The utility began operations in 2010 and has rapidly expanded to serve over 6.4 million square feet of residential, commercial, and institutional space. And in accordance with the 2018 NEU expansion plan, Southeast False Creek, Mount Pleasant, the False Creek Flats, and Northeast False Creek will join the system, increasing the service area to over 22 million square feet!
Used in new construction and retrofits, several residential and commercial buildings and district energy systems worldwide have recently started to utilize SHARC’s wastewater energy transfer system to meet their sustainability goals:
National Western Center, a 250-acre innovation campus hub in Denver, will source nearly 90 percent of its heating and cooling from a recycled source of thermal energy and prevent 2,600 metric tons of carbon dioxide from being emitted into the atmosphere each year.
Lake Louise Inn, a hotel located on a UNESCO Heritage site have reduced their laundry water heating energy demand by as much as 45 per cent and propane requirement by 32,000 litres per year. It will reduce emissions by over 80 tonnes of CO2 each year, taking the equivalent of 17 cars off the road.
The Seven35 building in North Vancouver is a multi-award-winning development. Using wastewater recovery, best suited for stand-alone buildings, the two-story (60 townhomes) complex reduced CO2 emissions by approximately 90 per cent (49.6 tonnes per year) and its annual energy cost by 75 per cent.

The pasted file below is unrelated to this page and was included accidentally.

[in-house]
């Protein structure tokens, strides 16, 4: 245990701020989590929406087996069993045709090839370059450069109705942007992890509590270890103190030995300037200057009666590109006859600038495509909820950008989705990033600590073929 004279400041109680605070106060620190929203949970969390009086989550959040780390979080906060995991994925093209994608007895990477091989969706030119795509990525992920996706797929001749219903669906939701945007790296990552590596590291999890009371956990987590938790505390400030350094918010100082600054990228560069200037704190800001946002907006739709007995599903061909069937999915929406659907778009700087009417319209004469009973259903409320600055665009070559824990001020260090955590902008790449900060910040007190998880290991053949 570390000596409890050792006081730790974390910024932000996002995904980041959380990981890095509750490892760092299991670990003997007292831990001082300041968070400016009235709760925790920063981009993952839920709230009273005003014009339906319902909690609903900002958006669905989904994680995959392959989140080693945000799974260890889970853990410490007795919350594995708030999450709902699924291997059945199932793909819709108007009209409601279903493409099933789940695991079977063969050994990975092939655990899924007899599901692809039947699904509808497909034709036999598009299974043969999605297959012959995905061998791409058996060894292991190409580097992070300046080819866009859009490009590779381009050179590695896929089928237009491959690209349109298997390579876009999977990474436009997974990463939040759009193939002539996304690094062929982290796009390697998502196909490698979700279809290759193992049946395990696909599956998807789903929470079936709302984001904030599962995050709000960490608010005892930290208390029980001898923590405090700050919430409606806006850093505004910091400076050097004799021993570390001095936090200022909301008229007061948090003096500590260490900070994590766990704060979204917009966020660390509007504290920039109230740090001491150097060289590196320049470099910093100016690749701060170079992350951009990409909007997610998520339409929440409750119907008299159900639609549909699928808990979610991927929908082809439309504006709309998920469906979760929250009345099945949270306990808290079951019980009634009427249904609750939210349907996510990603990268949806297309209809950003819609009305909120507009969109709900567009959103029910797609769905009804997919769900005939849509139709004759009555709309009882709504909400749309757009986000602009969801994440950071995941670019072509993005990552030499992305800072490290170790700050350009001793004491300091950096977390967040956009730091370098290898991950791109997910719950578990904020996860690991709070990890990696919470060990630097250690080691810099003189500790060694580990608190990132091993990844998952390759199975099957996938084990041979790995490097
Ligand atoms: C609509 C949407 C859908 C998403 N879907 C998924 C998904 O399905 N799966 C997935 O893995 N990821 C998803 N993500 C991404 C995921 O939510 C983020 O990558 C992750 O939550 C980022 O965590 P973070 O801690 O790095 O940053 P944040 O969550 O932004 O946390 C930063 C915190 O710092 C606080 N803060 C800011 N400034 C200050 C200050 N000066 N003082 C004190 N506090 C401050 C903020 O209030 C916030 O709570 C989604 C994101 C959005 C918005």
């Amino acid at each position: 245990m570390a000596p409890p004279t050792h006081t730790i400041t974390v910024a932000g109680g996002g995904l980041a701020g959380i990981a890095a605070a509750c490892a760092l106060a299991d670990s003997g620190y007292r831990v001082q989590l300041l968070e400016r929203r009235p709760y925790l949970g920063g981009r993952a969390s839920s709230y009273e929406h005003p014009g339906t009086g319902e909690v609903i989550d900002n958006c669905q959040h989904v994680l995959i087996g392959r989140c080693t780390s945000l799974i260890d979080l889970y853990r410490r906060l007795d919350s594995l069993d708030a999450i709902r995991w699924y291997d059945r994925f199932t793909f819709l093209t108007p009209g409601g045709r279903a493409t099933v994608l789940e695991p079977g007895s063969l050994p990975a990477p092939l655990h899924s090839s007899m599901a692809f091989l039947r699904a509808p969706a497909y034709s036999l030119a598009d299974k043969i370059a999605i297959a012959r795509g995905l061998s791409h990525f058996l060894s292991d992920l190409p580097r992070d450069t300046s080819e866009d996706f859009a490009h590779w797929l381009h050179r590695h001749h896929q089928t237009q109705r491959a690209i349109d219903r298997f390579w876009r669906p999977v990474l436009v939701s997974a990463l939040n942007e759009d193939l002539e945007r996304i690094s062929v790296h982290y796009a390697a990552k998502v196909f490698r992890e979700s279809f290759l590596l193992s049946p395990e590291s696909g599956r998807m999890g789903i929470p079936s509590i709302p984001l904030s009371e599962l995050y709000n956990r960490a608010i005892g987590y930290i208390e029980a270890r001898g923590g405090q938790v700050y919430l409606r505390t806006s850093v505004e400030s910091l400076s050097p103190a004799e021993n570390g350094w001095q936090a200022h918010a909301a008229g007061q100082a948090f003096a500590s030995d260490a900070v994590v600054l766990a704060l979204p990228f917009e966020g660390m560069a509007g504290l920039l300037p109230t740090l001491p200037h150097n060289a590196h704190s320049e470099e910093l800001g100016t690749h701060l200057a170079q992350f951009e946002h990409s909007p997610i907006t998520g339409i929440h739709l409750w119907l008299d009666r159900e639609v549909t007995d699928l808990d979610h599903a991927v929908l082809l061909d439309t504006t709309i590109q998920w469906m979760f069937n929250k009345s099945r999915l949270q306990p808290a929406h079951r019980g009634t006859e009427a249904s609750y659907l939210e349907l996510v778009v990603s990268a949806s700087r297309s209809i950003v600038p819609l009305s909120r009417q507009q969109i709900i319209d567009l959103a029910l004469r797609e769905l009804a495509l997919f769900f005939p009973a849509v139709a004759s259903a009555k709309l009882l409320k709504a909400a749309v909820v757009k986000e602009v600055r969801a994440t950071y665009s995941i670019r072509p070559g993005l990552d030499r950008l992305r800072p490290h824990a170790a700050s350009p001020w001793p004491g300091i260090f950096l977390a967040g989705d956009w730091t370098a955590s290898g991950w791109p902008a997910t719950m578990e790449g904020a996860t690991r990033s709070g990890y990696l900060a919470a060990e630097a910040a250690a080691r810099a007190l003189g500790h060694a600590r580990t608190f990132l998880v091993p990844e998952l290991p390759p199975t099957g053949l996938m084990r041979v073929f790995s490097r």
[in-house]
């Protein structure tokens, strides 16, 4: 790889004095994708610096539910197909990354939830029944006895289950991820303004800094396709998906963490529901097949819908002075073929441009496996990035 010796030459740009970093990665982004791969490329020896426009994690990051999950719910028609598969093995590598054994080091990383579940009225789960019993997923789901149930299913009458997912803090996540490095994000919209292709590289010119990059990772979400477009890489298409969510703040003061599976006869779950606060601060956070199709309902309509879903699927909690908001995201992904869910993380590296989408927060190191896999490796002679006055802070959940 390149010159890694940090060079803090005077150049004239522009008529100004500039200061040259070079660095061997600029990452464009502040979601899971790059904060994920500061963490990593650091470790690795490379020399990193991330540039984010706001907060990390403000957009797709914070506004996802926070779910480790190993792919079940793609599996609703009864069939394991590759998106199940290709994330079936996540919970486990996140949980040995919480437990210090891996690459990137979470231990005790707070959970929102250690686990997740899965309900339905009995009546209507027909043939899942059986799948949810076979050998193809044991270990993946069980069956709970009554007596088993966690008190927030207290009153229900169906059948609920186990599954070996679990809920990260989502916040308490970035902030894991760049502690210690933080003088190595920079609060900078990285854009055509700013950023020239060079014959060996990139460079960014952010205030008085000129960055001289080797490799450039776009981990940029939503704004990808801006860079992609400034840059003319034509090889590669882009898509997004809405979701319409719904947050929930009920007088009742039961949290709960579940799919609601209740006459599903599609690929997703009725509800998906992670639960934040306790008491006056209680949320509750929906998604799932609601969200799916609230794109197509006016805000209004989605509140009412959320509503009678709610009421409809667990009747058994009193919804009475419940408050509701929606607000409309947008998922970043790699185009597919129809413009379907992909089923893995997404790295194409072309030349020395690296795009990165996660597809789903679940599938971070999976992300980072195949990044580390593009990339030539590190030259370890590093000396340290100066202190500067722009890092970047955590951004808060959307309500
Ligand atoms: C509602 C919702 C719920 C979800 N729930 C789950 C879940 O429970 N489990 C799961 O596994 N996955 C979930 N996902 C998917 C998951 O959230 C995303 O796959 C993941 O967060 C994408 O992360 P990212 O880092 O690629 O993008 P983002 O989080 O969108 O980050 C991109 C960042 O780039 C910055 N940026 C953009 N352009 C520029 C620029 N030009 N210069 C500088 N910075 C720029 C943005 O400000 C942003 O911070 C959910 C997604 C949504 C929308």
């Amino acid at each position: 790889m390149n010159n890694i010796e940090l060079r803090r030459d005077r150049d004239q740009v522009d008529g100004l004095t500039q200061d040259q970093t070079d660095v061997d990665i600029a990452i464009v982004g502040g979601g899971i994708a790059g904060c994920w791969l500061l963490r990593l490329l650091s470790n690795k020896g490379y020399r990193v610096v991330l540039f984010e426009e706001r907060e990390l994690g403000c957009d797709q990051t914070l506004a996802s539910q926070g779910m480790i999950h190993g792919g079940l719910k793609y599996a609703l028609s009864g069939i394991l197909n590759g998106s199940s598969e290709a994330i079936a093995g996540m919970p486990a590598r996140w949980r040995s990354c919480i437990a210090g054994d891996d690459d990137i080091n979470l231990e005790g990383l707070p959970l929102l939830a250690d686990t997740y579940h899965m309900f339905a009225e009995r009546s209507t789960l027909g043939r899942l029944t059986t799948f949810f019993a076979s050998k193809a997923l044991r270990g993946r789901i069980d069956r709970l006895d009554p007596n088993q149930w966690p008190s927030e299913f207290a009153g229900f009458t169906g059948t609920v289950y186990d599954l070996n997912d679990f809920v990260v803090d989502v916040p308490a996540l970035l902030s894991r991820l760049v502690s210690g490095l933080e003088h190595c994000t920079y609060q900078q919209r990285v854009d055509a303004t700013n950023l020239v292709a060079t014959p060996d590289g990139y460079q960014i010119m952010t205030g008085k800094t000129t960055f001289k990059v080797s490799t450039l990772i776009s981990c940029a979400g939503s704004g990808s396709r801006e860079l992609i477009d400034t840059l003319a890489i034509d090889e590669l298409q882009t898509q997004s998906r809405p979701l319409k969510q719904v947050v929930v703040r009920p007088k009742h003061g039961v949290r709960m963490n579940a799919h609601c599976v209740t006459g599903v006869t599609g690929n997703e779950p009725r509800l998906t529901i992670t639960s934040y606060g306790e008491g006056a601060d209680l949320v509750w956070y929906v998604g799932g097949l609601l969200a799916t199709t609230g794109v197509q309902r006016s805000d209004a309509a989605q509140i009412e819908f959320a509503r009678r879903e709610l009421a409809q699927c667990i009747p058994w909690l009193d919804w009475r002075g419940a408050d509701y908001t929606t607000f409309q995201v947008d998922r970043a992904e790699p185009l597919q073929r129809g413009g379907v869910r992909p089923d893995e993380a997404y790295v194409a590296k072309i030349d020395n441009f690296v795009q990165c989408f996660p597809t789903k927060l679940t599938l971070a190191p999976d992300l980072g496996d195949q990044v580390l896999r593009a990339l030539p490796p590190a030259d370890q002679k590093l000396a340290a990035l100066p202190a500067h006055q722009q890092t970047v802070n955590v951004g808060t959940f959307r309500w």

303 Battery project in Seattle, and its installed wastewater energy transfer system, has contributed to the residential tower being the first multifamily tower in the world certified as Net Zero Energy by the International Living Future Institute.
Converting energy from wastewater is an untapped industry. More advocacy and education is necessary for policymakers, building contractors and operators to fully appreciate the benefits of dirty water as a source of clean energy.
Lynn Mueller is the CEO of SHARC Energy, based in Vancouver, British Columbia. Lynn, a recipient of Clean50 Lifetime Achievement Awards and has been perfecting the science of wastewater energy recovery for over a decade.